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Looking Toward The Horizon

For publishers and developers, it used to be so much simpler. You selected your target platforms, created the games, and released them to brick and mortar retail stores. But in today’s landscape, where new platforms are constantly emerging, digital distribution has opened up new revenue models, and developers don’t even need a publishing partner to get their games made, the number of choices is downright dizzying. Do you stick to the tried-and-true consoles, or do you forgo them altogether to pursue the much larger install bases on mobile phones and tablets? Do you stick with a traditional price model, or test the waters with free-to-play or paid alpha programs? What is one to make of emerging, unconventional platforms with intriguing potential like virtual reality headsets?

To gain a better sense of where the businessmen and creative minds behind the games we love are at, we pulled several of them aside at the annual D.I.C.E. Summit in Las Vegas to hear their thoughts on some of the bigger questions facing the game industry. 

Editor's note: This article originally appeared in the April 2014 issue of Game Informer.


Will this new console generation have more or fewer new IP than the previous one?

When Sony and Microsoft launched the PlayStation 3 and Xbox 360, publishers came out of the gate with an avalanche of new franchises. Over the first three years of the consoles, gamers were inundated with bold new concepts, from legitimate blockbusters like Assassin’s Creed and Uncharted to critical darlings like BioShock and Portal. But as the years dragged on and mid-tier publishers like THQ started biting the dust, publishers began relying on established franchises rather than pushing innovation with new games.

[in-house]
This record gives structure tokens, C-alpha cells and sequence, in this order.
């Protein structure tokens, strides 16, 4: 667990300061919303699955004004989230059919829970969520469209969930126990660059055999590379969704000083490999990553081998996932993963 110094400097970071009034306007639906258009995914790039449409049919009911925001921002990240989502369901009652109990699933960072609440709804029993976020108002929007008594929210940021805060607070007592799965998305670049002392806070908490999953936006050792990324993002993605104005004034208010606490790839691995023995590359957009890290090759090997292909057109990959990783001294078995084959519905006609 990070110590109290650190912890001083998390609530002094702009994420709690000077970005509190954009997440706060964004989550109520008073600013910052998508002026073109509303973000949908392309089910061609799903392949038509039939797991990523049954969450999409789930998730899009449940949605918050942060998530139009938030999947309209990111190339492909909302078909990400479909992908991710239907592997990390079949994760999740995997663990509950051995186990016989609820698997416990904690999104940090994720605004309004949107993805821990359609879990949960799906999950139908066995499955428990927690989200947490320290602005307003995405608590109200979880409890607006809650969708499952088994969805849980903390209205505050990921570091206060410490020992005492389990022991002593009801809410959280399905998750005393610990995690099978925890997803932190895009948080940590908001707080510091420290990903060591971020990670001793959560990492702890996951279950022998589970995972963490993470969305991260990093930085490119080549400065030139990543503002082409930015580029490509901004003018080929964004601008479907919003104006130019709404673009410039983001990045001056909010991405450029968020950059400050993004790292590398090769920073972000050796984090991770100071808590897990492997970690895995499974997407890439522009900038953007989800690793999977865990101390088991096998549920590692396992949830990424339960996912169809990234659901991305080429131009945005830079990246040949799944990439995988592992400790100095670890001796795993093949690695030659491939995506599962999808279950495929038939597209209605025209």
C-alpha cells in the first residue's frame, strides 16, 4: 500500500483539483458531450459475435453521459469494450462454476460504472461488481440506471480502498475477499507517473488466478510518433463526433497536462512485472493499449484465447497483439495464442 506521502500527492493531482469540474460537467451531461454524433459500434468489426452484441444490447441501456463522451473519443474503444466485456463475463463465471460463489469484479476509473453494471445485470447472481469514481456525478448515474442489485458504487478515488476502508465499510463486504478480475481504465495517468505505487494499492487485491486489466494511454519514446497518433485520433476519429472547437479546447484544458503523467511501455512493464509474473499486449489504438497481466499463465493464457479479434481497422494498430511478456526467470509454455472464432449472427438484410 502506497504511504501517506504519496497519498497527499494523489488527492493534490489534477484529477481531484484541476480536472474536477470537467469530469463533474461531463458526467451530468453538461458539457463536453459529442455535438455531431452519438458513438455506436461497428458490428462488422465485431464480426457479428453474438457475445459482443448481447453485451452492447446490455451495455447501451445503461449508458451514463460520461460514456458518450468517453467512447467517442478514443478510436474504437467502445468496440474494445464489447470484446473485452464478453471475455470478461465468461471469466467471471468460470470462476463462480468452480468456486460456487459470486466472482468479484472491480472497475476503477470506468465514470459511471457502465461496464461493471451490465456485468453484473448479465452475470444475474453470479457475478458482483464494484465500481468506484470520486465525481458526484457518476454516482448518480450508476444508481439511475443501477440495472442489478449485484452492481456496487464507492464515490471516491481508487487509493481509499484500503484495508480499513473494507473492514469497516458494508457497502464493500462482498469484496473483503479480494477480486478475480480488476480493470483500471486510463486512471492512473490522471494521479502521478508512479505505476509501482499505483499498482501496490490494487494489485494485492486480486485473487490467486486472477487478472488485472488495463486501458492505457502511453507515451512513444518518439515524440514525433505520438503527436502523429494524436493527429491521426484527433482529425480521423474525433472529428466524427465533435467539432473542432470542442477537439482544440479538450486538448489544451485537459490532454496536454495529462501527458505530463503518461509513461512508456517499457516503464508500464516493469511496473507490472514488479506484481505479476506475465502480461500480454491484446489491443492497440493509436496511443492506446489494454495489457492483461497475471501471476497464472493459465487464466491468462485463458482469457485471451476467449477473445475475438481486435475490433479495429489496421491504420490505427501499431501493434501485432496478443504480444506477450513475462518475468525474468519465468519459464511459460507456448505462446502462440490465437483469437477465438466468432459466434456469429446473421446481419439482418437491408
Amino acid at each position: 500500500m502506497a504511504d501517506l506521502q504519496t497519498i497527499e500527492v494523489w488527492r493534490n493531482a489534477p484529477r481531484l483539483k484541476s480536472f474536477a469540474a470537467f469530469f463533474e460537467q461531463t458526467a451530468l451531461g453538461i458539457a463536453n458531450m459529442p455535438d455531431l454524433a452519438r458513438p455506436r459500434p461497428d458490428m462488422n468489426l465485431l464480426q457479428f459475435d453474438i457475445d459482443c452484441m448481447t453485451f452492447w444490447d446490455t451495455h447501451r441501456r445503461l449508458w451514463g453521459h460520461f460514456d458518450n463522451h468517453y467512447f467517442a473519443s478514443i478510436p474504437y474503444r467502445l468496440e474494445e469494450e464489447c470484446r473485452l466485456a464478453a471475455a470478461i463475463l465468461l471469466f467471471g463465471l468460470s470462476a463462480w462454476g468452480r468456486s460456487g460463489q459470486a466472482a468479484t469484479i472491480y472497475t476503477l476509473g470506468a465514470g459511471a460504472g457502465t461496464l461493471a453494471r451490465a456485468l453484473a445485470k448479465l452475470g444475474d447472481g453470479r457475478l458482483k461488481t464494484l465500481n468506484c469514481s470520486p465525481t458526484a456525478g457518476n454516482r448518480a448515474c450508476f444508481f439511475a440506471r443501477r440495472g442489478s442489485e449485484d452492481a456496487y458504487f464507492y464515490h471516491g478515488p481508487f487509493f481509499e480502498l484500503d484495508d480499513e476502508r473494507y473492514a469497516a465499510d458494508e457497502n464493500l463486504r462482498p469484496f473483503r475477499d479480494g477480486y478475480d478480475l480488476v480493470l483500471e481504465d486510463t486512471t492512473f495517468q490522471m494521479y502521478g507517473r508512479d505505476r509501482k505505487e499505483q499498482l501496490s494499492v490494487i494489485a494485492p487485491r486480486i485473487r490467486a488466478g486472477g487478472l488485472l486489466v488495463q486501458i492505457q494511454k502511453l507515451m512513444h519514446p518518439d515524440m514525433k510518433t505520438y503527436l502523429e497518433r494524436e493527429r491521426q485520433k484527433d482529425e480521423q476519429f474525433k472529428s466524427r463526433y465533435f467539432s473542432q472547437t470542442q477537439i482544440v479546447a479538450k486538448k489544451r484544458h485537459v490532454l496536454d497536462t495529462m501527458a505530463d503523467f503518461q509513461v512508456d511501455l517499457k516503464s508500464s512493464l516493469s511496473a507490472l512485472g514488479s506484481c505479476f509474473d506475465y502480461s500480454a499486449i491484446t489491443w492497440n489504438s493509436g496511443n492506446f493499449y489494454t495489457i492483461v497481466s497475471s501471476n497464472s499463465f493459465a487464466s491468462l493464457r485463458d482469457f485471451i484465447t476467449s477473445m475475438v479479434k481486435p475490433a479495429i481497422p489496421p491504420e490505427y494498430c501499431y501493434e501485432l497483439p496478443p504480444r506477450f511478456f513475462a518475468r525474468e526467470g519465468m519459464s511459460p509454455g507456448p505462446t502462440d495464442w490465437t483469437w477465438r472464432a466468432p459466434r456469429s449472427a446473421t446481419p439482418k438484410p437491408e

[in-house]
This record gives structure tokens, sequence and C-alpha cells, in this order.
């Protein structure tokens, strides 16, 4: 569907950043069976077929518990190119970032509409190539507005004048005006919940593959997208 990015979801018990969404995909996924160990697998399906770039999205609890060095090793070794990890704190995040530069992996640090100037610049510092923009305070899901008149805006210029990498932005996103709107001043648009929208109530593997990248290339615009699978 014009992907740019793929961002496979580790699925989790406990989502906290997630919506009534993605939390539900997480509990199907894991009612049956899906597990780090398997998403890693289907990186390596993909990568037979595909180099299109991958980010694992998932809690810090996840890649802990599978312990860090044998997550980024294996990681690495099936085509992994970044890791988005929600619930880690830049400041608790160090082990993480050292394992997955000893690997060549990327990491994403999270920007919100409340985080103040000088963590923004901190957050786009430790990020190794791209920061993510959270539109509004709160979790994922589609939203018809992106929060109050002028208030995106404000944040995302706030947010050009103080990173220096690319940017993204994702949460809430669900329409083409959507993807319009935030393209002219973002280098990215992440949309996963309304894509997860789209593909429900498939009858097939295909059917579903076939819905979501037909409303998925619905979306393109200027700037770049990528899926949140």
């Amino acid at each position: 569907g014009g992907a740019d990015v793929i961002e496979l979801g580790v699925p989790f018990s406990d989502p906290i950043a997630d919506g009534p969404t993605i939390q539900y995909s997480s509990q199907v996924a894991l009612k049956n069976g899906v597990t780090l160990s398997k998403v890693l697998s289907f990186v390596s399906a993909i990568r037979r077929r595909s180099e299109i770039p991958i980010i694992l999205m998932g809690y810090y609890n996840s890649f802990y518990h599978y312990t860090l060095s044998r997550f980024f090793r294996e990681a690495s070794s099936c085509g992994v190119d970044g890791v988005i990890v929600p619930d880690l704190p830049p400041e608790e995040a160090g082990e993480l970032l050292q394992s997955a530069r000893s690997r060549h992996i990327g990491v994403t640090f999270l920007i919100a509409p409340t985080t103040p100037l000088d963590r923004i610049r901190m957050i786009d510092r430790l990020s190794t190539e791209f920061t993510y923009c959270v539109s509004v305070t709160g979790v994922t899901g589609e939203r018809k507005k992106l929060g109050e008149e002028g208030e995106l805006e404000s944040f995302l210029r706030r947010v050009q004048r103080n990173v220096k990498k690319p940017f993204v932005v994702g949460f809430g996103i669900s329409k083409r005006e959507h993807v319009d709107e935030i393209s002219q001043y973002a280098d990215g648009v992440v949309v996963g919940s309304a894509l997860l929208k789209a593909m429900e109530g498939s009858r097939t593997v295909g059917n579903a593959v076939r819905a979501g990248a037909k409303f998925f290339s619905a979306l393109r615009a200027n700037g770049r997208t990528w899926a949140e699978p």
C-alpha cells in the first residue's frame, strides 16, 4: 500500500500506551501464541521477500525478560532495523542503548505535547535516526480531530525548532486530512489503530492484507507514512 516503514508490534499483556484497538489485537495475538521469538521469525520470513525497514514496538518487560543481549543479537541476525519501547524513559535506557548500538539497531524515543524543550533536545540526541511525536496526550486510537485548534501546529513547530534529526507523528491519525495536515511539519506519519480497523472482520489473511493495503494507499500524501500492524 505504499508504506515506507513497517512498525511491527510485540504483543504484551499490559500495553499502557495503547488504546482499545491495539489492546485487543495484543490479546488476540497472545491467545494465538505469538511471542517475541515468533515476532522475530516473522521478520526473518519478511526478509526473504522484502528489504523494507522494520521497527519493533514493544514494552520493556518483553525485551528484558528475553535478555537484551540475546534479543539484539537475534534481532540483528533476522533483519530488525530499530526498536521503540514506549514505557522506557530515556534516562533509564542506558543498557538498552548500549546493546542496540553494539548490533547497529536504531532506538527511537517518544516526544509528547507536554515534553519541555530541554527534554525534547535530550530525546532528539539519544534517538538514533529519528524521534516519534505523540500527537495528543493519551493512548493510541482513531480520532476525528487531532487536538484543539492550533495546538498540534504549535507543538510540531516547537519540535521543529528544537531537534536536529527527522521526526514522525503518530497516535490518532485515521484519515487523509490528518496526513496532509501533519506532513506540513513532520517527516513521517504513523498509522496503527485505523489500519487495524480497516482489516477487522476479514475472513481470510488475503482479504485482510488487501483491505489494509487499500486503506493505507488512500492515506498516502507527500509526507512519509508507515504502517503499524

With two new consoles offering developers untapped power, we expect creativity to pick up again in the early years of the PlayStation 4 and Xbox One. But will we see the depth of bold new ideas that we enjoyed last generation, or will market conditions dictate that major publishers take fewer chances with their lineups?

“I think you’re going to see the same thing you’ve seen before as far as the AAA space where initially you’re going to see a lot of new IP, and then it’s going to slow down drastically as the generation continues,” says Naughty Dog creative director Neil Druckmann. “The successful ones will stay, and maybe if a few fail then you might see a couple new ones, but it won’t change a lot toward the end.”

Naughty Dog game director Bruce Straley thinks that the steep financial investments attached to large-scale game development makes it tough for publishers to take as many chances as they did in the past.

“The triple-A [publishers] still have the issue of the ­budgets – they have to create that scale of game versus the profit they have to turn around to justify that dev-elopment again,” Straley says. “We have a luxury at Naughty Dog that Sony trusts us and we’re able to push and challenge ourselves in what kind of games we want to make. But my understanding – and I don’t know because I’ve worked at Naughty Dog forever – is it doesn’t sound like other people really have that kind of flexibility. That will be interesting and definitely affect whether or not you will see more sequels or new IPs – whether or not the upper management of those companies feel comfortable in trying and testing new ideas. Maybe that comes down to scope of game. Maybe if the scope is reduced down they can justify smaller teams, smaller development cycles, and getting something out the door a little bit faster [when] there’s not as much at stake. So maybe it’s not about new IPs, it’s about new scoping of games.”

With both Sony and Microsoft making inroads to creating more ­inviting platforms for non-established developers to release their games on the consoles, some creators think that – even if we see less new IP from the big publishers – a new era of innovation could spring from these smaller teams. 

“One thing that’s interesting right now is there are indie developers that had their first big hit last generation like Braid or Bastion, and they’re making their follow-up games now, and almost none of it is like Braid 2 or Bastion Returns,” says The Fullbright Company co-founder Steve Gaynor. “They are creating new IPs to follow their successes. Obviously, there’s still going to be continuations; there will be more Mass Effects. At the same time, year-over-year, there will be more new prominent IPs that are going to come out.”

Read on to find out what people think of free-to-play invading consoles.

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